The latest: Flooding closed schools and bridges on Monday.

It was another busy day for firefighters and emergency services around Quebec as they scrambled to implement temporary measures to hold off rising, rushing flood waters. 

Road complications

Montreal police have created a map to keep drivers up-to-date about road closures, but rising flood waters are complicating off-island commutes as well.

On Sunday morning, Transport Quebec announced a partial closure of the Ile-aux-Tourtes Bridge in Senneville. Until further notice, one lane will be closed in each direction.

The bridge was placed on watch Saturday afternoon, when frontline workers were dispatched to install concrete dikes to keep rising water from spilling over onto the highway.

The Galipeault Bridge in Sainte-Anne-de-Bellevue - a major western link to the Island of Montreal - closed indefinitely on Saturday due to safety concerns prompted by rising water levels.

The closure leaves the nearly eleven thousand residents of Île-Perrot and other nearby communities with a significant detour via highways 20 and 30.

"The train will be free from Vaudreuil to the downtown for the weekdays as long as the bridge is closed," said Gilles Payer of Transports Quebec.

Transport Quebec also announced that the toll on Highway 30 has been removed temporarily - until the bridge reopens to traffic - to facilitate travel.

Environment Canada's rainfall warning was lifted for the Island of Montreal, Chateauguay - La Prairie, Laval, and Longueuil - Varennes - but Public Security officials still expect flood levels to rise.

Sainte-Marthe-sur-le-Lac, Laval begin emergency evacuations

On Saturday evening at around 8 p.m., a dike burst in Sainte-Marthe-sur-le-Lac, forcing thousands from their homes. 

The Surete du Quebec sent over 50 officers to the area, which is 40 kilometres northwest of Montreal. 

Earlier in the day, the City of Laval ordered the evacuation of residents in the southeastern part of Ile Verte on Comtois St.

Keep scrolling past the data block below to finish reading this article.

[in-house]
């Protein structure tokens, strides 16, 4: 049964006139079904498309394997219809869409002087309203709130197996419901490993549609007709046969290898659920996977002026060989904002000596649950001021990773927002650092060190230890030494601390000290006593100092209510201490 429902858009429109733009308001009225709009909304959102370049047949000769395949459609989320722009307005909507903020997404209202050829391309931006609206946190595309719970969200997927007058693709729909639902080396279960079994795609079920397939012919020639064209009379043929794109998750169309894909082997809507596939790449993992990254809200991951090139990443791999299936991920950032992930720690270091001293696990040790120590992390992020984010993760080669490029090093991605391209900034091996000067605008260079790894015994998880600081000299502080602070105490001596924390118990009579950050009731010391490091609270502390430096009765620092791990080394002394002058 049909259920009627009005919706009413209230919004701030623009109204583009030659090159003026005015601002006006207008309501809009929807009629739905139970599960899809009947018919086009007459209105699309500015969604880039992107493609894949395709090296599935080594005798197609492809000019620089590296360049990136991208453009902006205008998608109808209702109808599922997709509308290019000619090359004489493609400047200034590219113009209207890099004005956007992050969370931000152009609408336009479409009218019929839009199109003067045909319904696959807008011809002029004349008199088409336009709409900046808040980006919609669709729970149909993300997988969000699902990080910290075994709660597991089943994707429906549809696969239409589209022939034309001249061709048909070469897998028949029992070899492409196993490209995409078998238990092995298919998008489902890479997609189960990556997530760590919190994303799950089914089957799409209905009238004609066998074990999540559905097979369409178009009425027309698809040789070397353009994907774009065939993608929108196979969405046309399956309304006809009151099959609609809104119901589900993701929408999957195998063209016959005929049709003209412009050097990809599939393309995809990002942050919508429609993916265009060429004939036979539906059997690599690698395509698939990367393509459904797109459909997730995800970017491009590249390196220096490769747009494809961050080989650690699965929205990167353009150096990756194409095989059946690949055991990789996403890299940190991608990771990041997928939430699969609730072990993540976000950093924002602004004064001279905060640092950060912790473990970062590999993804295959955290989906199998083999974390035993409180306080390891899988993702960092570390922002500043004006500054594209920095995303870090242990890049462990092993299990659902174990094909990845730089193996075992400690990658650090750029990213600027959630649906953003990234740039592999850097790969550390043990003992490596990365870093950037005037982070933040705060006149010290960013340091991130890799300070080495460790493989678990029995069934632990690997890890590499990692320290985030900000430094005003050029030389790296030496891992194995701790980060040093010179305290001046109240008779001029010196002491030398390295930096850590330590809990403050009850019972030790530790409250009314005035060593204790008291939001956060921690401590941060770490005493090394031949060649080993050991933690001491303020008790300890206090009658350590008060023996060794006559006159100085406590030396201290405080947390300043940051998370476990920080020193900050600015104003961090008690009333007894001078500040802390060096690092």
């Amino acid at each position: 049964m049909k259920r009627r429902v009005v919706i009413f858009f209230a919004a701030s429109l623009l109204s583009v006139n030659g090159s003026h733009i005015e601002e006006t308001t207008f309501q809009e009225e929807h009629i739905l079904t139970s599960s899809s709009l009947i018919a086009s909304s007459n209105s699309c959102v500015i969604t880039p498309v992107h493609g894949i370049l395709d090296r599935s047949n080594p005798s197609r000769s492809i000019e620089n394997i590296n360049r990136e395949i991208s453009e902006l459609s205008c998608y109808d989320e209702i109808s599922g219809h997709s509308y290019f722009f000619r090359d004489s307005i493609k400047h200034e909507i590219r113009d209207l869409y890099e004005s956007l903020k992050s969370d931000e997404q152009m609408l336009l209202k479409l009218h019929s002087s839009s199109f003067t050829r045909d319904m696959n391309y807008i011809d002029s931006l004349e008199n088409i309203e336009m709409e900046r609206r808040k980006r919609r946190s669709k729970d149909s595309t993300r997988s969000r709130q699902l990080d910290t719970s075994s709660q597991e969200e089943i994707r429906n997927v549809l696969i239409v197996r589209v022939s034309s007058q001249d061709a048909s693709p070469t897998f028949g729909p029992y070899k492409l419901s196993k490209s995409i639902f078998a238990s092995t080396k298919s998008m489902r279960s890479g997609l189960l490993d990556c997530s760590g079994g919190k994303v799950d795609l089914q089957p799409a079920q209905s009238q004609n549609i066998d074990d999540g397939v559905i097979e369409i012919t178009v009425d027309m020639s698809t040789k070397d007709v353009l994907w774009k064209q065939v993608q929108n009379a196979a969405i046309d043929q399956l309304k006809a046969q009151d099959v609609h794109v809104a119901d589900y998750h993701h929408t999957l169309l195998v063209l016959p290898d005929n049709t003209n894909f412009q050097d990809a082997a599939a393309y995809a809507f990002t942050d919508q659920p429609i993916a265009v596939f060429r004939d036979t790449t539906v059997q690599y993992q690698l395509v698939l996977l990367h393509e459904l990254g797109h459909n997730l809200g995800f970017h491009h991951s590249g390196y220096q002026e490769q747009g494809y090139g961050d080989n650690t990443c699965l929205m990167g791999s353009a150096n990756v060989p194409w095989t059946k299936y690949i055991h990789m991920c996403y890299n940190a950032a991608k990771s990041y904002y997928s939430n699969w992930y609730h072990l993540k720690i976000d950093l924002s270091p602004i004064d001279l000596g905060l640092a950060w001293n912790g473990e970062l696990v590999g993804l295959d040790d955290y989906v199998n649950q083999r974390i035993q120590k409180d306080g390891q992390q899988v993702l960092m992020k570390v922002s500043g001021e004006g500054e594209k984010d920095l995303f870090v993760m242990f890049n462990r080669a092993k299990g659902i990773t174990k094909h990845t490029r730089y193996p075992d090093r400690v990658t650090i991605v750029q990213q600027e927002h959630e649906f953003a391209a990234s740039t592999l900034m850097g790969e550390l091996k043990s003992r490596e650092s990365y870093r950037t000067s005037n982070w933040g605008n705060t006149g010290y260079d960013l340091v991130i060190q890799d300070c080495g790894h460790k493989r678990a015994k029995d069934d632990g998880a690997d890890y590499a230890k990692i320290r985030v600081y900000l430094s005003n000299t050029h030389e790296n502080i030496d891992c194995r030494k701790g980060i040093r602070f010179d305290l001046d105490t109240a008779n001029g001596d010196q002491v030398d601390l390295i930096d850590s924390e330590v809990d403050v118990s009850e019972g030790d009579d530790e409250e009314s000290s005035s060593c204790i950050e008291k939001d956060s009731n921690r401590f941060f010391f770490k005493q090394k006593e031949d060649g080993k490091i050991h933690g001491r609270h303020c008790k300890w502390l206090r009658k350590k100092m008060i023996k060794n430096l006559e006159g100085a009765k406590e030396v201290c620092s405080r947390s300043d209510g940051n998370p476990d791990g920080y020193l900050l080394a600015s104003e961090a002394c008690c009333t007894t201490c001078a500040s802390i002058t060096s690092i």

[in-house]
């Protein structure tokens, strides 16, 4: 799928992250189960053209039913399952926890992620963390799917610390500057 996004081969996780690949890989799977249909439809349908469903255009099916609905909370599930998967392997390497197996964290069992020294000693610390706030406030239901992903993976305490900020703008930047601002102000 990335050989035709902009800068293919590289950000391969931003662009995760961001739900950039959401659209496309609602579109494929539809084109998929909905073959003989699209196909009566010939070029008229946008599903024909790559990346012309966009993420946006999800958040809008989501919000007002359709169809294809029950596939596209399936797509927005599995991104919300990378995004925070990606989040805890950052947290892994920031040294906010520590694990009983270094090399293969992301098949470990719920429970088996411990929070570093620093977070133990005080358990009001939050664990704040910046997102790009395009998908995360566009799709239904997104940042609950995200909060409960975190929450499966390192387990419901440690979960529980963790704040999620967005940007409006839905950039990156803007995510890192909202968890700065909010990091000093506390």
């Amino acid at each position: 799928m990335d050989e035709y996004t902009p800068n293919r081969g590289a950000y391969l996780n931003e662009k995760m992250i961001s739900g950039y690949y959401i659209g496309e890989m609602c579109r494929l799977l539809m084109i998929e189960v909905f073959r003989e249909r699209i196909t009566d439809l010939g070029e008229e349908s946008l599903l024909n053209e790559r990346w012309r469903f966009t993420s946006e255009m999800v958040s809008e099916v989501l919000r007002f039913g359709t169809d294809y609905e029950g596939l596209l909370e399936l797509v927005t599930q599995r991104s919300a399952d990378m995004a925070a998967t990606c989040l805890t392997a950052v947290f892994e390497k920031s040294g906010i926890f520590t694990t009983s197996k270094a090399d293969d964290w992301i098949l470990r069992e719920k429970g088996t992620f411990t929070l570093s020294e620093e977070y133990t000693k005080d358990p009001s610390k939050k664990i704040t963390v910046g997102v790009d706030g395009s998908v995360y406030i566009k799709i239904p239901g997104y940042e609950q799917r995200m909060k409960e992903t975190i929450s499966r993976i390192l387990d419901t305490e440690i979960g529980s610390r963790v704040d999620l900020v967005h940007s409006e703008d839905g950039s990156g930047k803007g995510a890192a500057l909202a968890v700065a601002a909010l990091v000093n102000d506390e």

In a statement, the city indicated that essential emergency services could no longer be provided to that part of the island.

Laval is just the latest municipality to either order an evacuation or declare a state of emergency because of flooding. 

On Saturday afternoon, Vaudreuil-Dorion also joined that list. 

Province-wide, 3,584 residents have been evacuated as of Saturday evening, according to Urgence Quebec. 

Montreal, Ottawa and many smaller communities across the expansive flood zone declared states of emergency, prompting the federal government to deploy hundreds of soldiers to help with sandbagging and other relief operations. 

More rain forecast for flood-weary communities in Quebec and beyond

Public Security Minister Genevieve Guilbault told reporters during a press conference Saturday that heavy rainfall and exceptional weather conditions have caused at least 50 landslides throughout Quebec.

Guilbault called for caution - particularly urging motorists to follow safety precautions and detours in areas where roads have been closed. 

More rain is in the forecast for an area stretching from cottage country north of Toronto, all the way east through Quebec and Atlantic Canada.

Officials estimate the Ottawa River will rise nearly a metre over the next few days, well above its peak in a 2017 flood that was thought to have been a once-a-century event.

A close eye is also being kept on a hydroelectric dam, on a tributary of the Ottawa River between Ottawa and Montreal, that's at risk of failing.

Water at the Chute-Bell dam has reached levels expected once every 1,000 years, but Hydro-Quebec says it's confident the structure is solid.

Environment Canada forecast significant rainfall - 30 to 60 millimetres in addition to run-off from melting snow - but lifted the rainfall warning just before noon on Saturday.

In a statement, municipal authorities recognized that the water accumulation will likely weaken temporary walls and dikes.

Borough Mayors commend volunteers for rallying in times of need

Mayor Jim Beis took to social media Saturday afternoon to announce that Pierrefonds has officially exceeded its water levels recorded during the 2017 floods. 

"We are now at 9000 m3/s, and everything indicates that the level and flow of the Riviere des Prairies will increase significantly in the next 24 to 48 hours," Beis wrote in a Facebook post. 

"Despite the levels reached in 2017, the current situation in 2019 in Pierrefonds-Roxboro is very different!" Beis explained. "As of today, we have only 5 evacuees, compared to about 100 families evacuated in 2017 with the same levels."

Beis added that the state of preparation reflected by the numbers is the result of "colossal efforts" made by teams in the field.

"Let us remain united, resilient and vigilant. The next few hours and days will not be easy, but rather challenging," he wrote.

But the yearly flooding has some mayors frustrated.

"It's time we change something," said Sainte-Anne-de-Bellevue mayor Paolo Hawa. "We can't keep on living like this. Every couple of years we get floods, people mobilize. It's great to see community spirit but at some point, somebody is going to have to find a solution." 

 (With files from CJAD 800, The Canadian Press)